The Kettle Interlobate Moraine lacks an integrated drainage net work. Many closed depressions drain through the coarse gravel be low and do not need surface streams. Others intersect the ground water table and have perennial ponds or lakes. Elkhart Lake (Fig. 26), a large kettle north of the forest, with high land around it, drains westward to Sheboygan Marsh and the Sheboygan River. Crystal Lake, next south of Elkhart Lake, has no outlet. However, Mullet River flows by only 0.25 mile to the southwest in its arc around the north end of the Kettle Moraine Forest, and then southeasterly and eastward in a tortuous route to join the Sheboygan River at Sheboygan Falls. Interestingly those two rivers have adjoining headwaters, and their uppermost courses are parallel yet flowing in opposite directions about 1 mile apart northwest of Long Lake. Both rivers have very intricate courses to Lake Michigan, probably in part controlled by fracture patterns in the stagnating ice which permitted the supraglacial streams to superpose themselves on the underlying drift and bedrock. The East Branch of the Milwaukee River, flowing southward into the Milwaukee River southeast of Kewaskum, drains most of the Northern Kettle Moraine Forest proper. Its course follows the trend of the moraine and generally lies almost precisely on the reconstructed boundary between the two lobes of ice. (This is somewhat west of the boundary indicated by Alden 1918, Pl. III). Probably its origin dates back to the initial abutment of the ice of the two lobes where it developed in the axial depression along that junction. Apparently it has remained in that position since.
In the wastage of the Lake Michigan Lobe, however, additional channels were formed on the stagnating ice. Mink Creek lies in a channel that starts about 2 miles northeast of Parnell and flows generally southerly past Beechwood in a course with abrupt right-angle bends. These seem also to reflect the fracture pattern of the ice as the initial stream was let down on the surface below. Many other examples exist in the area, but no field study of any of them has been attempted. They need to be integrated into the history of the moraine.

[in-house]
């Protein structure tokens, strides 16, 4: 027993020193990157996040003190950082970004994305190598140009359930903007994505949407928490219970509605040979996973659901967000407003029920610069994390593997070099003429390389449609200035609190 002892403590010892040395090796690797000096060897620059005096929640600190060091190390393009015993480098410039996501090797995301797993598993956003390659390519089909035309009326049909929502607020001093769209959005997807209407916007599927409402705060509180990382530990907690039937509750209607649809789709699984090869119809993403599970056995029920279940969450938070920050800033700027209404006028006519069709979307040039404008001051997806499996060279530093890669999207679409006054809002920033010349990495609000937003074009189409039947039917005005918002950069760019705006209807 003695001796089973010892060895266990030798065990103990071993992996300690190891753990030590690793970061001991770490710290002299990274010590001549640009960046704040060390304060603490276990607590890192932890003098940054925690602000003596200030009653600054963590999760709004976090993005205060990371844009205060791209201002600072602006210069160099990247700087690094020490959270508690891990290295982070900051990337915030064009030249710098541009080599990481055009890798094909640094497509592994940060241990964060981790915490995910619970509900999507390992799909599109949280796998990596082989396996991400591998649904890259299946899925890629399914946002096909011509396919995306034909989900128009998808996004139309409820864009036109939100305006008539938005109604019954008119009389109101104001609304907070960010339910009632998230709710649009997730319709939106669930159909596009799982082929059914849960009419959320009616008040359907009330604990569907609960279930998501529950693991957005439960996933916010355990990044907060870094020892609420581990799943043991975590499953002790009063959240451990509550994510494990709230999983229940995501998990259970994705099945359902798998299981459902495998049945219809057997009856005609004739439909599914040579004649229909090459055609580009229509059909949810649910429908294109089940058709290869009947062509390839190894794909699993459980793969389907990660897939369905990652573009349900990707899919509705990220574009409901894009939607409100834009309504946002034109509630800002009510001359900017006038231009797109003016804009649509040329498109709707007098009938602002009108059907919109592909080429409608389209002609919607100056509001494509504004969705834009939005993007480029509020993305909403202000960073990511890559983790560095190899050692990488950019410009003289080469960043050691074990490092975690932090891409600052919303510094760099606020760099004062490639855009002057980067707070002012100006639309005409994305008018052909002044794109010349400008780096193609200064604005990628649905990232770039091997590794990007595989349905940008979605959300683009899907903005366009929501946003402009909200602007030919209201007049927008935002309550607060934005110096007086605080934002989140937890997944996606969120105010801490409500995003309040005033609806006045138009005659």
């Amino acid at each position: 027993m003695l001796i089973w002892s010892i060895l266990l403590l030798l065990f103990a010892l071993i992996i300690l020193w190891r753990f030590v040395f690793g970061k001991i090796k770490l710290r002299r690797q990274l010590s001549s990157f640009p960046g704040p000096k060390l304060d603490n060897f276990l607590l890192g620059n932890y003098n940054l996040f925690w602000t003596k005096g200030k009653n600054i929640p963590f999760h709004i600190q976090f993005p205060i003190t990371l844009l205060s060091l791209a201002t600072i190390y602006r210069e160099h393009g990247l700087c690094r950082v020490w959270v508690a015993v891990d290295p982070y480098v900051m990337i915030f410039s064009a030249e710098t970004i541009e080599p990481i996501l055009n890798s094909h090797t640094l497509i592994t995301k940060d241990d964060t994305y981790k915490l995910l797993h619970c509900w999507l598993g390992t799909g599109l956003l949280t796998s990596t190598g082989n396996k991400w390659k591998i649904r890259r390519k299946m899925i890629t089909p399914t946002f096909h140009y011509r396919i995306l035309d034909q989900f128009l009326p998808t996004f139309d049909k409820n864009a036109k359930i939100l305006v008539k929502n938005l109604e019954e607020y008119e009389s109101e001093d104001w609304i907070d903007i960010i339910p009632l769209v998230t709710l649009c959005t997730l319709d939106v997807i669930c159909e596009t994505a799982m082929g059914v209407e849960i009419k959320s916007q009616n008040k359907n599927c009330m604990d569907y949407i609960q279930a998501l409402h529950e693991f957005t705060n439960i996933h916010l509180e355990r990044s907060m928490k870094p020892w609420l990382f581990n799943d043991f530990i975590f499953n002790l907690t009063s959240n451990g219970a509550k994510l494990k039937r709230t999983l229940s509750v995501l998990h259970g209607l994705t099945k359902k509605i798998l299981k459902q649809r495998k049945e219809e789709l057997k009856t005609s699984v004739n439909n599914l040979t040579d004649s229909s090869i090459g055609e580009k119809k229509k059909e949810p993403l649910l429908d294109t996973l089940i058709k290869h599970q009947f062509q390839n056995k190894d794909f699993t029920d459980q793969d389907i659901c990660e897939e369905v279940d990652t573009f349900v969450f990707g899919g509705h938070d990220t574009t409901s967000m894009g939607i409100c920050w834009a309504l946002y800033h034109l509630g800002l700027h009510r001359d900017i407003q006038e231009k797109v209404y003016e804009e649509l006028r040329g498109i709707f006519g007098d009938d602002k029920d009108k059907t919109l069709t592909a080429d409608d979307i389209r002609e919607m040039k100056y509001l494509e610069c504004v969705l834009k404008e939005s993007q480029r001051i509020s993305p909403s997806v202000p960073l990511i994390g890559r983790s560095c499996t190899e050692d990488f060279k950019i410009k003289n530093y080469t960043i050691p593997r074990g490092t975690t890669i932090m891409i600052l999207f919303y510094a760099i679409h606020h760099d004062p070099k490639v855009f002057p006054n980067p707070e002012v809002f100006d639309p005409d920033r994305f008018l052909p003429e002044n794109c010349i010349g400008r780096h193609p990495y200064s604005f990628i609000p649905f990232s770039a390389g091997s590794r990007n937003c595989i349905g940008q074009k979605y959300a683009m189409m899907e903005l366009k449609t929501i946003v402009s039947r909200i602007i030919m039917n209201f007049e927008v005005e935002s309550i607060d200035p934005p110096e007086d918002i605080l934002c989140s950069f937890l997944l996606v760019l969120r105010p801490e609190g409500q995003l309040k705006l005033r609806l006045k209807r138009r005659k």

Figure 17 shows the distribution of drift features that characterize certain parts of the area. For convenience in the classification each unit is named for the most abundant or striking feature or features it contains. These units are: ground moraine and drumlins, stratified drift, end moraine and stagnate-ice or dead-ice moraine, and special features such as moulin kames, eskers, and crevasse fills. Ground moraine with drumlins and till-covered bedrock rises (Fig. 22) comprise most of the area up-ice from the front of both lobes. Small stagnate-ice features in that unit are common, but only a few kames are shown on the map. The drumlins, fluted forms, and striae recorded by earlier workers and summarized by Alden (1918, Pl. IV) show clearly the former last movements of the ice of both lobes. Time has not permit ted me to add more field data. Even though the general deployment of ice shown by Alden (1918, Pl. IV) and by Chamberlin (Fig. 16) is not expected to be changed in gross form, detailed field work is needed to show ice movement in relation to individual segments of the moraine.
In and adjacent to the recommended area stratified drift, including outwash, glacial-lacustrine deposits, and other water-formed features (Fig. 27) are more prevalent than end moraine (Fig. 25) and stagnate-ice or dead-ice moraine (Fig. 28) formed more directly by the ice. The washed surfaces and deposits reflect in part the cleaner ice of the two lobes juxtaposed and in part the concentration of runoff along the junction of the two lobes. The normal surface gradient up-ice in each lobe would have led water to the junction of the lobes, from which its escape could only have been to the south along that junction. Such water-worked stratified drift varies in size from the coarse bouldery material of glacial streams to the sand, silt, and clay in ponded water. Drift obviously has formed in places on buried ice blocks to leave pitted outwash; elsewhere it seems that entire portions of stream beds or lake sediments have been dropped down as continuous ice below melted out. Most parts of the well-washed drift, however, were formed adjacent to ice, but not on it. Original stratification is preserved.